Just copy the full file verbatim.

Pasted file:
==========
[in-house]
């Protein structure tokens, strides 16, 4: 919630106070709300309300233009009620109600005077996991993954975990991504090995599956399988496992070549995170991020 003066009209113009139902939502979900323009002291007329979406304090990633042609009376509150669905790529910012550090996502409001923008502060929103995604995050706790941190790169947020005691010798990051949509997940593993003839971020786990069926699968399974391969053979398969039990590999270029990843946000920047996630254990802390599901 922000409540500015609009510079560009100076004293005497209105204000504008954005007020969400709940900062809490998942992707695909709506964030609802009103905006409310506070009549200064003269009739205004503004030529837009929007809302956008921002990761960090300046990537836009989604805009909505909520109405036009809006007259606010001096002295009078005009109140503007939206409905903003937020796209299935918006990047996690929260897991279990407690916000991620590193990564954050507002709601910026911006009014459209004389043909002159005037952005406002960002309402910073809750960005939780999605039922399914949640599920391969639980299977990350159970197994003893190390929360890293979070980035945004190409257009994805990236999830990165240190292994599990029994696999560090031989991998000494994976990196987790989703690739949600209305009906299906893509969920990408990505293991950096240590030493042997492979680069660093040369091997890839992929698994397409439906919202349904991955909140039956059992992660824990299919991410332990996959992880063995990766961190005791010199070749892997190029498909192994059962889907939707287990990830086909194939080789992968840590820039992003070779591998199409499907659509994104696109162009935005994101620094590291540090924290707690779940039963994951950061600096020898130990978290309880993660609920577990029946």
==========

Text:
[in-house]
């Protein structure tokens, strides 16, 4: 919630106070709300309300233009009620109600005077996991993954975990991504090995599956399988496992070549995170991020 003066009209113009139902939502979900323009002291007329979406304090990633042609009376509150669905790529910012550090996502409001923008502060929103995604995050706790941190790169947020005691010798990051949509997940593993003839971020786990069926699968399974391969053979398969039990590999270029990843946000920047996630254990802390599901 922000409540500015609009510079560009100076004293005497209105204000504008954005007020969400709940900062809490998942992707695909709506964030609802009103905006409310506070009549200064003269009739205004503004030529837009929007809302956008921002990761960090300046990537836009989604805009909505909520109405036009809006007259606010001096002295009078005009109140503007939206409905903003937020796209299935918006990047996690929260897991279990407690916000991620590193990564954050507002709601910026911006009014459209004389043909002159005037952005406002960002309402910073809750960005939780999605039922399914949640599920391969639980299977990350159970197994003893190390929360890293979070980035945004190409257009994805990236999830990165240190292994599990029994696999560090031989991998000494994976990196987790989703690739949600209305009906299906893509969920990408990505293991950096240590030493042997492979680069660093040369091997890839992929698994397409439906919202349904991955909140039956059992992660824990299919991410332990996959992880063995990766961190005791010199070749892997190029498909192994059962889907939707287990990830086909194939080789992968840590820039992003070779591998199409499907659509994104696109162009935005994101620094590291540090924290707690779940039963994951950061600096020898130990978290309880993660609920577990029946």